Talks between the hospital’s leadership team and business partners like Vizient made it clear that a third-party solution would deliver a scalable model that an internal system could not. “In the future, how will you comply with lot-level recalls and serialization?” she asks. “I don’t know how a homegrown system would ensure everything you need to have.”
“In the future, how will you comply with lot-level recalls and serialization? I don’t know how a homegrown system would ensure everything you need to have.” Stacy Brownell, Pharmacy Manager.
EXPECTING THE FDA
Aspirus Langlade staff is well aware that an inspection can happen to any business of any size in the supply chain, which is the other reason that “doing nothing” wasn’t an option for them. “The FDA has already been in our hospital once,” Brownell says.
In 2013, the FDA was investigating one of Aspirus’ upstream suppliers due to a concern that some of the drugs they provided were counterfeit. “The FDA wanted to know how we knew they are not counterfeit,” Brownell says. In addition to drug product, investigators wanted to see the documentation. “They asked us to show them what was on our shelves, our invoices, and where we purchased from” Brownell says the hospital was caught off guard. “They showed up unexpectedly,” she says. That experience of feeling caught unprepared is not one that pharmacy staff is eager to repeat.
CHOOSING A PROVIDER
When it came to selecting a provider, Brownell explains that searchability and price were both “huge decision factors.” Searching by drug and national drug code (NDC) was an important advantage that TraceLink offered. TraceLink was also less expensive than the other third-party solution she considered. Plus, Vizient had recommended TraceLink.
Tapping into TraceLink’s established network of trade partners meant that most of Aspirus Langlade’s suppliers were just a single connection away, significantly reducing system integration and project implementation efforts. “Implementation timeframe was important, because I had waited until the last minute,” Brownell says.
Moreover, Brownell points out, “The TraceLink network is key. It’s been beneficial because I’ve had to do very little work in setting up the relationships with my suppliers. All I had to do was provide company names and account numbers. That took maybe half an hour.” In addition, the conversations she had with the TraceLink Services team have helped her feel like she made the right decision. “I feel very comfortable based on the many conversations I’ve had with my contact person and the implementation teams.”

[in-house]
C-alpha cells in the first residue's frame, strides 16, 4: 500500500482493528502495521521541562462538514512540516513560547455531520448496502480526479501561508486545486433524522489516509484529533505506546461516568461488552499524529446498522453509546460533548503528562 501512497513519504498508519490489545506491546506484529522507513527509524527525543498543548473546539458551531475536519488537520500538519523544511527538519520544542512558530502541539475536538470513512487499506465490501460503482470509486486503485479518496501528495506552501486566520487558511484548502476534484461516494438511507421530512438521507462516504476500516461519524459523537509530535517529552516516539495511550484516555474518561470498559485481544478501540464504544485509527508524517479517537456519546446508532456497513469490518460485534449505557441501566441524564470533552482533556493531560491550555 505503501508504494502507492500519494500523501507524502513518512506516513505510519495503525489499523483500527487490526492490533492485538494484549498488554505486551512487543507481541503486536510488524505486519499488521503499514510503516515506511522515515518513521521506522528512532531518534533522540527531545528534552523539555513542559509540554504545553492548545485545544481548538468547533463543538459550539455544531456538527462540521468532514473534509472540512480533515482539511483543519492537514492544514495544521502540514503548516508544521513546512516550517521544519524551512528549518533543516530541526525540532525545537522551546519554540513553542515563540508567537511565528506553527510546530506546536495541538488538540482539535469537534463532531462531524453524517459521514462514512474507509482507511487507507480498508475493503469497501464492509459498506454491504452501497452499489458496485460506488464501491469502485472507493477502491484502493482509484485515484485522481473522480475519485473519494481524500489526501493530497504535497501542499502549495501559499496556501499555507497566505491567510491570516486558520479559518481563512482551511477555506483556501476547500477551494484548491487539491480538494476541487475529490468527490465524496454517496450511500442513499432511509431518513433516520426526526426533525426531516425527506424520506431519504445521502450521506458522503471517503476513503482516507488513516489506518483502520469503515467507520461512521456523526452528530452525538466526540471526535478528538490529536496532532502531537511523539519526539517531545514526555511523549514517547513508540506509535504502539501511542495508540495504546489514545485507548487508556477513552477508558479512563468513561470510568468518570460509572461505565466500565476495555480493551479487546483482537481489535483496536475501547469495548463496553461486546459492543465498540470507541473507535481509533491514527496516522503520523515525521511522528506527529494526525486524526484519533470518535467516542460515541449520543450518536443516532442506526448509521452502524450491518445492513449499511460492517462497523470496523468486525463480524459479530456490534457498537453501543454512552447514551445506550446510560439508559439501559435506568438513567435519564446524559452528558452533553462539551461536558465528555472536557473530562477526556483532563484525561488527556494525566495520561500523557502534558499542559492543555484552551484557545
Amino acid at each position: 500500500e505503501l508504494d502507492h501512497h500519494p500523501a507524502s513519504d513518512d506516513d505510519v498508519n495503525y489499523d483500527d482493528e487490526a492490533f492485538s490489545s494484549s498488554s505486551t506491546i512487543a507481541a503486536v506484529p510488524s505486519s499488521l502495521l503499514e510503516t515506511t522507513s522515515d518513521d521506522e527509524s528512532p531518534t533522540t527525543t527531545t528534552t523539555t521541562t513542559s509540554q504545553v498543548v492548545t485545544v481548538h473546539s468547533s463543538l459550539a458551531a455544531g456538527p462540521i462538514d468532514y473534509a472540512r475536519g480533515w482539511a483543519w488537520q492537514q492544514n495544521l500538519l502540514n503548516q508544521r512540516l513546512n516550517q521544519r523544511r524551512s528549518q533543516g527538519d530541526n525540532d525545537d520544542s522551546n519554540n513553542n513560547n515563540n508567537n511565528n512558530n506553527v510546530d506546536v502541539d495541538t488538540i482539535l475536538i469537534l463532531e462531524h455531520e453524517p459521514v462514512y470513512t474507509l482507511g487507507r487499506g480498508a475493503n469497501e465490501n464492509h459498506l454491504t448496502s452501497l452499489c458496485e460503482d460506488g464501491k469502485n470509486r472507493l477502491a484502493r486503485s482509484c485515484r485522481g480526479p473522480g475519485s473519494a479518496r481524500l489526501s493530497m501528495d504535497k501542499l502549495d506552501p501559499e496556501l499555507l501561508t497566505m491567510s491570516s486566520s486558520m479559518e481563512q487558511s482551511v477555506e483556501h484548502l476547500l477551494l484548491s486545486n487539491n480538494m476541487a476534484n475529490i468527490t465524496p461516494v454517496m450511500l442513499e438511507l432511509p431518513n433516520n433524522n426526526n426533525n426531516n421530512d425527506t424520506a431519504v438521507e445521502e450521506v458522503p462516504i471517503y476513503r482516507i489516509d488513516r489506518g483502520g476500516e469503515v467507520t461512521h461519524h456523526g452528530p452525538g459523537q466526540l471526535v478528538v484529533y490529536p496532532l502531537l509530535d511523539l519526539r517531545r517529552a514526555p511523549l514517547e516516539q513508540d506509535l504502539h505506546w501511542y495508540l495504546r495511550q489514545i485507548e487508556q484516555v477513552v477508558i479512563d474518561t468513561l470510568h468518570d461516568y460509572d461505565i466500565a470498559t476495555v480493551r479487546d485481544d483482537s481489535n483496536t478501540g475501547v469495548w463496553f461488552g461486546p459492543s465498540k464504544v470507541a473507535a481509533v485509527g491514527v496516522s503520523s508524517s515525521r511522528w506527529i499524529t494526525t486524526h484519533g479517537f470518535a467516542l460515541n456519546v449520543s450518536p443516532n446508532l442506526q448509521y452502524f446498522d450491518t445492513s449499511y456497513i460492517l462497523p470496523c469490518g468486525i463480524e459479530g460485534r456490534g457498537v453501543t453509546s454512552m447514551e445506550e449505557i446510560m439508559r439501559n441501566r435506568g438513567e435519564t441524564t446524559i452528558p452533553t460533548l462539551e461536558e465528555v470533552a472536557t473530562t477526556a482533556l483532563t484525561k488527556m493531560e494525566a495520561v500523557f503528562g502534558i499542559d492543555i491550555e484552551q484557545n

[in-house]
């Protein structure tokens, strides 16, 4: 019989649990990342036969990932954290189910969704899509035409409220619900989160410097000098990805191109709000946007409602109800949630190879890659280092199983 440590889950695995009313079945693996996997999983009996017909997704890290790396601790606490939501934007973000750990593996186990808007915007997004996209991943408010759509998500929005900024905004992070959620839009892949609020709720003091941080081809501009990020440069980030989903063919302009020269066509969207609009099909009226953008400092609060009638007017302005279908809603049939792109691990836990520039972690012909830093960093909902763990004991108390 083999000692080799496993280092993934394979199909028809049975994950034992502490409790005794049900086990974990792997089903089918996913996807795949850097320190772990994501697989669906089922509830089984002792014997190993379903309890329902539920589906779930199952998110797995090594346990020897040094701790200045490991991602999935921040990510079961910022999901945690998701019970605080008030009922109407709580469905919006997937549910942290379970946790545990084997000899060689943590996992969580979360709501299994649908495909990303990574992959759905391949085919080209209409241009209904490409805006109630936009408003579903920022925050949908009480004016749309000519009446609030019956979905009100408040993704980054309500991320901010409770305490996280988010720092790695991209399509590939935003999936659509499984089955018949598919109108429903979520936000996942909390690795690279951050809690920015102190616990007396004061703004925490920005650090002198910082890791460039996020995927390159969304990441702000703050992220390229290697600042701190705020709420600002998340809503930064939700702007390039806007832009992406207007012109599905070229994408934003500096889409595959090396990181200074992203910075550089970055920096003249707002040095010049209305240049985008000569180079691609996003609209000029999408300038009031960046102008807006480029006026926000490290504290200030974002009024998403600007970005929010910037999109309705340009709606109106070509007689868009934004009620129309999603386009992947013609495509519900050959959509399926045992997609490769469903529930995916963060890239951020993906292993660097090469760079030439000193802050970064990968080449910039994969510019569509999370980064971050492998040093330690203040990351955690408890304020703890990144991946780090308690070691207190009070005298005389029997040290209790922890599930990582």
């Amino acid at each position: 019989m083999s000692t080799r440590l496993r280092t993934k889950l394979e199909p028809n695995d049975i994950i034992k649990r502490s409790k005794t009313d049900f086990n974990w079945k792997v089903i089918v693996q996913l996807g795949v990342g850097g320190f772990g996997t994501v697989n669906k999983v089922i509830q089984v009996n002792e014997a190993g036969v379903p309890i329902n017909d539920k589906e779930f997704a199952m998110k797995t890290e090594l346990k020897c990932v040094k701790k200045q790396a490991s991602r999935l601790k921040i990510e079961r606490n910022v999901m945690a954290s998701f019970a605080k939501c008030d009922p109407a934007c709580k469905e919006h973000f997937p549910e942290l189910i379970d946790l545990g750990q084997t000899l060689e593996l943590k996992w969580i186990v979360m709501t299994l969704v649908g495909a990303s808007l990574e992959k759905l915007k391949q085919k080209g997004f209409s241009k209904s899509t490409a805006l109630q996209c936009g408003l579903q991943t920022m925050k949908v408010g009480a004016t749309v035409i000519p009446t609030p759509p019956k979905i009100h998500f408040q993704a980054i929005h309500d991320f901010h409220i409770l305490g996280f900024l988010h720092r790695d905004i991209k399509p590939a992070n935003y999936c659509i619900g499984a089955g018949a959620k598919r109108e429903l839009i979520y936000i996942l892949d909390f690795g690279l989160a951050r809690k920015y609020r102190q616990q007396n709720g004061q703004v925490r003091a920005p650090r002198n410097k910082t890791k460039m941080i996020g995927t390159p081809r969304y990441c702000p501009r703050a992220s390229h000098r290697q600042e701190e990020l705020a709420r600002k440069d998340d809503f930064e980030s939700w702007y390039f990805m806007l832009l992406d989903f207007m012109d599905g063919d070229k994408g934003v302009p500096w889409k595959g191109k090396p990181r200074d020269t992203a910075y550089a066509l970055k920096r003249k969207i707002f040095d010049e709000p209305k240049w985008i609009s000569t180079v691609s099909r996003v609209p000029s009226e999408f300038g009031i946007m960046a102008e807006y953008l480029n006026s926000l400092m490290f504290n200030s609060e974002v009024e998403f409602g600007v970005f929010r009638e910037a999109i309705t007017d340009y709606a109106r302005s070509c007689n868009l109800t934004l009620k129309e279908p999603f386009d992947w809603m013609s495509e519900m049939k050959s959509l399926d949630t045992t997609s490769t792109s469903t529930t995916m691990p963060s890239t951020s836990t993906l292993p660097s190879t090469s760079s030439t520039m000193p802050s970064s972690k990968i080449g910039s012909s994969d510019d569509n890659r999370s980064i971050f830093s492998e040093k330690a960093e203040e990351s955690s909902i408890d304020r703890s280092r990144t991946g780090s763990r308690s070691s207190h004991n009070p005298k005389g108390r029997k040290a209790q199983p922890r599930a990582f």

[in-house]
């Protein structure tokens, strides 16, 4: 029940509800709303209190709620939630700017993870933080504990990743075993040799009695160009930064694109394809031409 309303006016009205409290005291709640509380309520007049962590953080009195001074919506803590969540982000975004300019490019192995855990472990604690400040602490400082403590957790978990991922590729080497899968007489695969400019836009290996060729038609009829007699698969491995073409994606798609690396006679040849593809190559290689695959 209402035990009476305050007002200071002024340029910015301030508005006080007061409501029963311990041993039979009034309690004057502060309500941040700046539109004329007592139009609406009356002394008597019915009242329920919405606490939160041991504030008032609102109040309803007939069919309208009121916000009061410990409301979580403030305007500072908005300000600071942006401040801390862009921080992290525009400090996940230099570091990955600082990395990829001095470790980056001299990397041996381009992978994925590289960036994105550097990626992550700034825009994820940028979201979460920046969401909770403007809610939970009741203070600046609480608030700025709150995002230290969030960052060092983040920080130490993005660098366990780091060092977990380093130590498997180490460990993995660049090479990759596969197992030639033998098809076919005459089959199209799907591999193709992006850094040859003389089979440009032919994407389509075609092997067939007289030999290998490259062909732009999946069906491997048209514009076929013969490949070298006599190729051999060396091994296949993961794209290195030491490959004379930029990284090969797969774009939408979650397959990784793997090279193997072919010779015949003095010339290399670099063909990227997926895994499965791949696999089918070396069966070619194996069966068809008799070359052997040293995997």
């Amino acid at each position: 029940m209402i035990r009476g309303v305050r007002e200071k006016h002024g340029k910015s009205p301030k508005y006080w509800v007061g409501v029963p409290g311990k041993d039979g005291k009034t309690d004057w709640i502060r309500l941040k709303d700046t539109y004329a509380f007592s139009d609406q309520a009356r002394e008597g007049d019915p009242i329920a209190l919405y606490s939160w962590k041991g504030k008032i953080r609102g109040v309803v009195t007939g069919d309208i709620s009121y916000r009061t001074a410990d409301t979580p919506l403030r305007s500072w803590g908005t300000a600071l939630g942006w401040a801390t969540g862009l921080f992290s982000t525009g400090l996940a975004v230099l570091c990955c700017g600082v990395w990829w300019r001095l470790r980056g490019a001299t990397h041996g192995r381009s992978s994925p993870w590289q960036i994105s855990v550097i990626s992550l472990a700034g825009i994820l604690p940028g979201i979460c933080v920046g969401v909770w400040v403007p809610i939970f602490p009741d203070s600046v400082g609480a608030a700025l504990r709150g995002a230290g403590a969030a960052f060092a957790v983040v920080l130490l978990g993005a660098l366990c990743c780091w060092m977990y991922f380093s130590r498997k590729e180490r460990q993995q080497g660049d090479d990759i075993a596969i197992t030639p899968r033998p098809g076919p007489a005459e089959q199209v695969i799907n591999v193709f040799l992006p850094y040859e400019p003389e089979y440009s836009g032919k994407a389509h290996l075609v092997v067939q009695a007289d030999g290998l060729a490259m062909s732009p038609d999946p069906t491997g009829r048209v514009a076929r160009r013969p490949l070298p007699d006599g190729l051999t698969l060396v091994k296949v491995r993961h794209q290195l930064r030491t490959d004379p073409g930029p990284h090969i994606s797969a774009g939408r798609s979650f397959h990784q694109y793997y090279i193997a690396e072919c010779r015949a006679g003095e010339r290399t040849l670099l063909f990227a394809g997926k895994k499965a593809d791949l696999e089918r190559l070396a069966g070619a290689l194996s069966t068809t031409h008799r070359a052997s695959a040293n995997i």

What advice does Brownell have for hospitals still weighing DSCSA options? “Start now. TraceLink will do the hard work of figuring out how to enable you to stay compliant down the road. It’s reassuring to have a partner that—if the FDA does show up—I feel comfortable that I could call and ask for help.”
CHEYENNE REGIONAL MEDICAL CENTER
DSCSA lot level requirements took full effect for dispensers on July 1, 2015. Like many other facilities, Cheyenne Regional Medical Center realized months before the deadline that they would need a streamlined way to manage compliance requirements and data.
Director of Pharmacy Timothy Steffen sums up their perspective when they first started thinking about this in January of 2015: “I wanted one solution to make it easy so my team isn’t wasting time, and I’m not getting constant phone calls from confused staff.” Sound familiar? If your organization is still evaluating how you’ll approach DSCSA, read on to find out why Steffen and this 222-bed facility chose a third-party compliance solution.
For some operational needs, Cheyenne Regional Medical Center relies on internal solutions. In fact, Steffen came aboard three years ago when Cheyenne chose to bring their pharmacy management in-house.